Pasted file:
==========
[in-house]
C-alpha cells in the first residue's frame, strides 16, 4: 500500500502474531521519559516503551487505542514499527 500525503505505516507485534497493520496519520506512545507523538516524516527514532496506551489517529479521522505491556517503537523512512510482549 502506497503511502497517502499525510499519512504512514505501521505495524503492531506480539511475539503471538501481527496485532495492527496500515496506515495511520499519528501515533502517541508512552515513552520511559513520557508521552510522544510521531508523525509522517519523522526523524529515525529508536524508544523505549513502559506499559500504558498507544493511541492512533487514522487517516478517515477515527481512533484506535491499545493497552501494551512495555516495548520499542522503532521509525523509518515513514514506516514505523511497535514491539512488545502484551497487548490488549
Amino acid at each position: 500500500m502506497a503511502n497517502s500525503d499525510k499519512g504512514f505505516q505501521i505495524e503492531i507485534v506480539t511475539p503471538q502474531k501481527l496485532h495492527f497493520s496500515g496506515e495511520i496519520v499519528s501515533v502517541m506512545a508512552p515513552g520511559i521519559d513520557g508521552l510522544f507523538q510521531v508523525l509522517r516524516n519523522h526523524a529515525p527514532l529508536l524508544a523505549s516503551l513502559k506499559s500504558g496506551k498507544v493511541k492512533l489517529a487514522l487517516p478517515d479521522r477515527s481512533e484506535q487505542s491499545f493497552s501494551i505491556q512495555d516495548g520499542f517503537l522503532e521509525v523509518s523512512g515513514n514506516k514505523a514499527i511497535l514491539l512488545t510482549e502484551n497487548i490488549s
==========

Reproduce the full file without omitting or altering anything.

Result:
[in-house]
C-alpha cells in the first residue's frame, strides 16, 4: 500500500502474531521519559516503551487505542514499527 500525503505505516507485534497493520496519520506512545507523538516524516527514532496506551489517529479521522505491556517503537523512512510482549 502506497503511502497517502499525510499519512504512514505501521505495524503492531506480539511475539503471538501481527496485532495492527496500515496506515495511520499519528501515533502517541508512552515513552520511559513520557508521552510522544510521531508523525509522517519523522526523524529515525529508536524508544523505549513502559506499559500504558498507544493511541492512533487514522487517516478517515477515527481512533484506535491499545493497552501494551512495555516495548520499542522503532521509525523509518515513514514506516514505523511497535514491539512488545502484551497487548490488549
Amino acid at each position: 500500500m502506497a503511502n497517502s500525503d499525510k499519512g504512514f505505516q505501521i505495524e503492531i507485534v506480539t511475539p503471538q502474531k501481527l496485532h495492527f497493520s496500515g496506515e495511520i496519520v499519528s501515533v502517541m506512545a508512552p515513552g520511559i521519559d513520557g508521552l510522544f507523538q510521531v508523525l509522517r516524516n519523522h526523524a529515525p527514532l529508536l524508544a523505549s516503551l513502559k506499559s500504558g496506551k498507544v493511541k492512533l489517529a487514522l487517516p478517515d479521522r477515527s481512533e484506535q487505542s491499545f493497552s501494551i505491556q512495555d516495548g520499542f517503537l522503532e521509525v523509518s523512512g515513514n514506516k514505523a514499527i511497535l514491539l512488545t510482549e502484551n497487548i490488549s